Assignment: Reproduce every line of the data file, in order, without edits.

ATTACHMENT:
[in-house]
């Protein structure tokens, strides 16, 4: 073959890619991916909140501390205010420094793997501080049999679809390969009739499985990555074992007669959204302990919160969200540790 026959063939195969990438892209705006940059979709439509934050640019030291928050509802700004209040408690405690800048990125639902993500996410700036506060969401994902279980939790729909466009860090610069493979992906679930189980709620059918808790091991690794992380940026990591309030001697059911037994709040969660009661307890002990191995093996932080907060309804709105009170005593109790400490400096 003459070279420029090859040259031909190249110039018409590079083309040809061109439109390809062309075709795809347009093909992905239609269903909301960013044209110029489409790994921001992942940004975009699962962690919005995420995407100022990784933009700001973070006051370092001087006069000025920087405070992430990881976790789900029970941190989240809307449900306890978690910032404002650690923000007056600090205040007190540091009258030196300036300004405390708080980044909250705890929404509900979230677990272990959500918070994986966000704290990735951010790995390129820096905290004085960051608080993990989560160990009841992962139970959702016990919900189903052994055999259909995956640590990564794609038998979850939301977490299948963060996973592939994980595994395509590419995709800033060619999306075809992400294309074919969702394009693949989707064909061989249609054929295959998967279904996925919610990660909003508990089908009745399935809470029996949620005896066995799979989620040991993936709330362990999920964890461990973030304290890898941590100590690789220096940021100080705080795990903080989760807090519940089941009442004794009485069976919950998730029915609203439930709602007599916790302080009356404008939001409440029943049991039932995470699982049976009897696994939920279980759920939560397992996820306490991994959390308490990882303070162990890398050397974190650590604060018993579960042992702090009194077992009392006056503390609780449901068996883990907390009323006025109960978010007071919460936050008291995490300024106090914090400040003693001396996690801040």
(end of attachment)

[in-house]
């Protein structure tokens, strides 16, 4: 073959890619991916909140501390205010420094793997501080049999679809390969009739499985990555074992007669959204302990919160969200540790 026959063939195969990438892209705006940059979709439509934050640019030291928050509802700004209040408690405690800048990125639902993500996410700036506060969401994902279980939790729909466009860090610069493979992906679930189980709620059918808790091991690794992380940026990591309030001697059911037994709040969660009661307890002990191995093996932080907060309804709105009170005593109790400490400096 003459070279420029090859040259031909190249110039018409590079083309040809061109439109390809062309075709795809347009093909992905239609269903909301960013044209110029489409790994921001992942940004975009699962962690919005995420995407100022990784933009700001973070006051370092001087006069000025920087405070992430990881976790789900029970941190989240809307449900306890978690910032404002650690923000007056600090205040007190540091009258030196300036300004405390708080980044909250705890929404509900979230677990272990959500918070994986966000704290990735951010790995390129820096905290004085960051608080993990989560160990009841992962139970959702016990919900189903052994055999259909995956640590990564794609038998979850939301977490299948963060996973592939994980595994395509590419995709800033060619999306075809992400294309074919969702394009693949989707064909061989249609054929295959998967279904996925919610990660909003508990089908009745399935809470029996949620005896066995799979989620040991993936709330362990999920964890461990973030304290890898941590100590690789220096940021100080705080795990903080989760807090519940089941009442004794009485069976919950998730029915609203439930709602007599916790302080009356404008939001409440029943049991039932995470699982049976009897696994939920279980759920939560397992996820306490991994959390308490990882303070162990890398050397974190650590604060018993579960042992702090009194077992009392006056503390609780449901068996883990907390009323006025109960978010007071919460936050008291995490300024106090914090400040003693001396996690801040």